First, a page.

To estimate the frequency of an early-morning glucose rise (EMR) in relatively unselected children with insulindependent diabetes mellitus (IDDM), we assessed capillary blood glucose (CBG) at midsleep (0200-0430) and prebreakfast (0700-0800) in 97 children with diabetes at camp. The EMR (prebreakfast CBG-midsleep CGB) was inversely related to the midsleep CBG level (r = −.45, P <.001). Of the 49 children with midsleep CBG <200 mg/dl, the mean EMR was 34 ± 60 mg/dl, and 18 of these children had rises of >40 mg/dl. In conclusion, when midsleep glycemia is <200 mg/dl, a rise in blood glucose from midsleep to prebreakfast, often >40 mg/dl, is a common element of glycemic control among children with IDDM. The relative importance of the Somogyi phenomenon, the dawn phenomenon, and mere insulin insufficiency in the early-morning hours cannot be determined from these data.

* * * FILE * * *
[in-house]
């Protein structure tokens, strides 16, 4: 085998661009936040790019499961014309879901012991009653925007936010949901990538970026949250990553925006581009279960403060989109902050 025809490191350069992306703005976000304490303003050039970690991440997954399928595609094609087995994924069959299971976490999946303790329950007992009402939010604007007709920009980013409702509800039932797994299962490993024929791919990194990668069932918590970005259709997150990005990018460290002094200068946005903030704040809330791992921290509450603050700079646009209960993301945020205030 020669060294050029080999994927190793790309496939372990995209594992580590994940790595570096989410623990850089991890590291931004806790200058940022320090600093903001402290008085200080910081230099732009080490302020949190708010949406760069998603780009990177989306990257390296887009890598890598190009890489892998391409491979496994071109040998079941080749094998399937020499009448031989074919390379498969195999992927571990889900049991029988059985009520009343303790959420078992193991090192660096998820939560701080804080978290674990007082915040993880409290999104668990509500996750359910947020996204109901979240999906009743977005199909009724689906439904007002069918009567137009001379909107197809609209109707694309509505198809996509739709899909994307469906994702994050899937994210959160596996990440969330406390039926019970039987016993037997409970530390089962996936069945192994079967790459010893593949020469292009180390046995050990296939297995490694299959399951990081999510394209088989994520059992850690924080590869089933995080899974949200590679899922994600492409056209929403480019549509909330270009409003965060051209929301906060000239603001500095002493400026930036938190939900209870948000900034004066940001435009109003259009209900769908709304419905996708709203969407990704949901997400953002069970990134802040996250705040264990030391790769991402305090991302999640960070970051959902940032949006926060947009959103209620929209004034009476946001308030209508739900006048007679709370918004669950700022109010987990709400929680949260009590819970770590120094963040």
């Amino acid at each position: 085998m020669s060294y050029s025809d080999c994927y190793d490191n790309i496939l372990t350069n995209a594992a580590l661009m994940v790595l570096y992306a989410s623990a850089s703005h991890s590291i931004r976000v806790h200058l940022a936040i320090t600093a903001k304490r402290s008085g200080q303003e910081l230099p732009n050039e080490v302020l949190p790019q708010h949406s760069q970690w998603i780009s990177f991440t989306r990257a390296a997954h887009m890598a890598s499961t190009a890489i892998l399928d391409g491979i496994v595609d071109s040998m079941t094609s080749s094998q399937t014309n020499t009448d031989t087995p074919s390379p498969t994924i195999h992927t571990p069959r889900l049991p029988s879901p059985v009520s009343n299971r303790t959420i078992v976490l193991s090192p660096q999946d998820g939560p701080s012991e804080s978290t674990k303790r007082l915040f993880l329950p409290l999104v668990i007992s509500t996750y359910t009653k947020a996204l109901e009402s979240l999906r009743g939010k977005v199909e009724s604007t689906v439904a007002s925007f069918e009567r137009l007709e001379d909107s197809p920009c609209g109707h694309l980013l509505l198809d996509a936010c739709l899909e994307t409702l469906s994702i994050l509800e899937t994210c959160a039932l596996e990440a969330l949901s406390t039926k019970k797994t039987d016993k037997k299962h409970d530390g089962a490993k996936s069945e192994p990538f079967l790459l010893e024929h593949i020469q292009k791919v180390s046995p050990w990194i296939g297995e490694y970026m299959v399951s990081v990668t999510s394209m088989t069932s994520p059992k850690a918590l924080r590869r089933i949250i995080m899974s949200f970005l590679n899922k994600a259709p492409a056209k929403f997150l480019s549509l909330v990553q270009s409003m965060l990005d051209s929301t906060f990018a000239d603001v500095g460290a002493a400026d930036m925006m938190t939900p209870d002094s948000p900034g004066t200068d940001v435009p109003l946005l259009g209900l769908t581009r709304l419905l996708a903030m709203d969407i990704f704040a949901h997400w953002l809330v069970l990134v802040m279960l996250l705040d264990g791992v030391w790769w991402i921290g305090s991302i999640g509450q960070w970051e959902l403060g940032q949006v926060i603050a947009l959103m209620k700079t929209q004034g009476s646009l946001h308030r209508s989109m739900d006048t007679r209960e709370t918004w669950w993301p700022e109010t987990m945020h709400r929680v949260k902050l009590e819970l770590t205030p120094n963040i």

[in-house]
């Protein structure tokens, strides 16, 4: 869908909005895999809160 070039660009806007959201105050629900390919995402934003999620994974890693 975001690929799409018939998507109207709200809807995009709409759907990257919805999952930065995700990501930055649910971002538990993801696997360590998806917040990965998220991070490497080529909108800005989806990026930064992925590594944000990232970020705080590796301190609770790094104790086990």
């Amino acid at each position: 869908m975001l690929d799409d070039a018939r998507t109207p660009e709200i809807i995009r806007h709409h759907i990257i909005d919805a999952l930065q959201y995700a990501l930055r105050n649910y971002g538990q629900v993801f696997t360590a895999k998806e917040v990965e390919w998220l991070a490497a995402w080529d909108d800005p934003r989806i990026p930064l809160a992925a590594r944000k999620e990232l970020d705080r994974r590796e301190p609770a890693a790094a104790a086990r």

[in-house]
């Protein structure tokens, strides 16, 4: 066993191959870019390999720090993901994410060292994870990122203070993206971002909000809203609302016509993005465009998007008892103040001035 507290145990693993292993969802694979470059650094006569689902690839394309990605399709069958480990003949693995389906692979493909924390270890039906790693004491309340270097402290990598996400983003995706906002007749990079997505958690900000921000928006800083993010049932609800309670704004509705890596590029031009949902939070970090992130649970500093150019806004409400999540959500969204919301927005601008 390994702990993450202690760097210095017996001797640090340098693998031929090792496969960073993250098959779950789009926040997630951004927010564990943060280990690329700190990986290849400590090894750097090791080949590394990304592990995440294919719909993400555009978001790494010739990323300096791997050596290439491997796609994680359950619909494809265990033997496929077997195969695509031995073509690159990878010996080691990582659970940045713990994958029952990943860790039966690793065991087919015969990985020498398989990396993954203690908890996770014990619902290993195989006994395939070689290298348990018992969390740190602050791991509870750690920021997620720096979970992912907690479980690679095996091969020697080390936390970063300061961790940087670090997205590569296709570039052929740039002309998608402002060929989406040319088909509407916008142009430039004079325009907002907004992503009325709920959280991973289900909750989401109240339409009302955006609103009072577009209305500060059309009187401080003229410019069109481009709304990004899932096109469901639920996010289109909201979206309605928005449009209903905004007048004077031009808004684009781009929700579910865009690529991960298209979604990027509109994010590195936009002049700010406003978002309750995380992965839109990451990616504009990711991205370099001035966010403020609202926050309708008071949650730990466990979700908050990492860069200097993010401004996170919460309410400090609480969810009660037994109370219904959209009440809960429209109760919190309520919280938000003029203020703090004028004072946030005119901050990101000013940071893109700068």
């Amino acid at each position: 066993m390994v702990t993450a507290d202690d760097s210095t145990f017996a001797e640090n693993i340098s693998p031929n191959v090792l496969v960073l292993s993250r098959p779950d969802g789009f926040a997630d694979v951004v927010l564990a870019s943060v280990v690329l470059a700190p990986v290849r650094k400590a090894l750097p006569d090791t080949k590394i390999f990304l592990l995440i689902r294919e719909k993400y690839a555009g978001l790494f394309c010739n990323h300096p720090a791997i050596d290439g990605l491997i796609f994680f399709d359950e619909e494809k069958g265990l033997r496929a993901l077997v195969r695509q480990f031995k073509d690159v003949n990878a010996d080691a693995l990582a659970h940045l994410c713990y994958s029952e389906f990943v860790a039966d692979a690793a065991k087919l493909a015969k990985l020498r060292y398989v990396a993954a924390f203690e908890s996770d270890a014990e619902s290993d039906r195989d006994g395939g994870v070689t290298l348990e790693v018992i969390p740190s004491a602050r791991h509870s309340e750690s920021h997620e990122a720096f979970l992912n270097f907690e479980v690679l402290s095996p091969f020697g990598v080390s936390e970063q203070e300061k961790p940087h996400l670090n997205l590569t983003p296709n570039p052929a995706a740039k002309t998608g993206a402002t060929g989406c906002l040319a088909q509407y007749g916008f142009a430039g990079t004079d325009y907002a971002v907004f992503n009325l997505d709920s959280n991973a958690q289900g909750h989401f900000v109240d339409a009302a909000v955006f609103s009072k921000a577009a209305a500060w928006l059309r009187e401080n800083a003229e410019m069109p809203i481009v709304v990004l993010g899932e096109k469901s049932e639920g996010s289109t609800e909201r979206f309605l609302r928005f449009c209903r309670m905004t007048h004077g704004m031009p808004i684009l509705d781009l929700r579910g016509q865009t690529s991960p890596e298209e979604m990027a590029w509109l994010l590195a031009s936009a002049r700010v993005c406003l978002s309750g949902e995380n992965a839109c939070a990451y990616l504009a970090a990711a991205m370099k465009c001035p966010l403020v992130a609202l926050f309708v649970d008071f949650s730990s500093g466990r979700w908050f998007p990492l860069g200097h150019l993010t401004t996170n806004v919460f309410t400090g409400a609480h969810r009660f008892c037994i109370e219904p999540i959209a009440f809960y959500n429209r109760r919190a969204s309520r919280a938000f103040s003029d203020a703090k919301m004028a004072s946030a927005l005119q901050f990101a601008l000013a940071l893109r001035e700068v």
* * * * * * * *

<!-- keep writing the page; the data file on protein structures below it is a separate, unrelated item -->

Frequency of Early-Morning Rise in Blood Glucose in Children With Diabetes at Camp
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Bruce B Duncan, Maria Ines Schmidt, George J Ellis, Clarence E Davis, Gerardo Heiss; Frequency of Early-Morning Rise in Blood Glucose in Children With Diabetes at Camp. Diabetes Care 1 July 1988; 11 (7): 574–578. https://doi.org/10.2337/diacare.11.7.574
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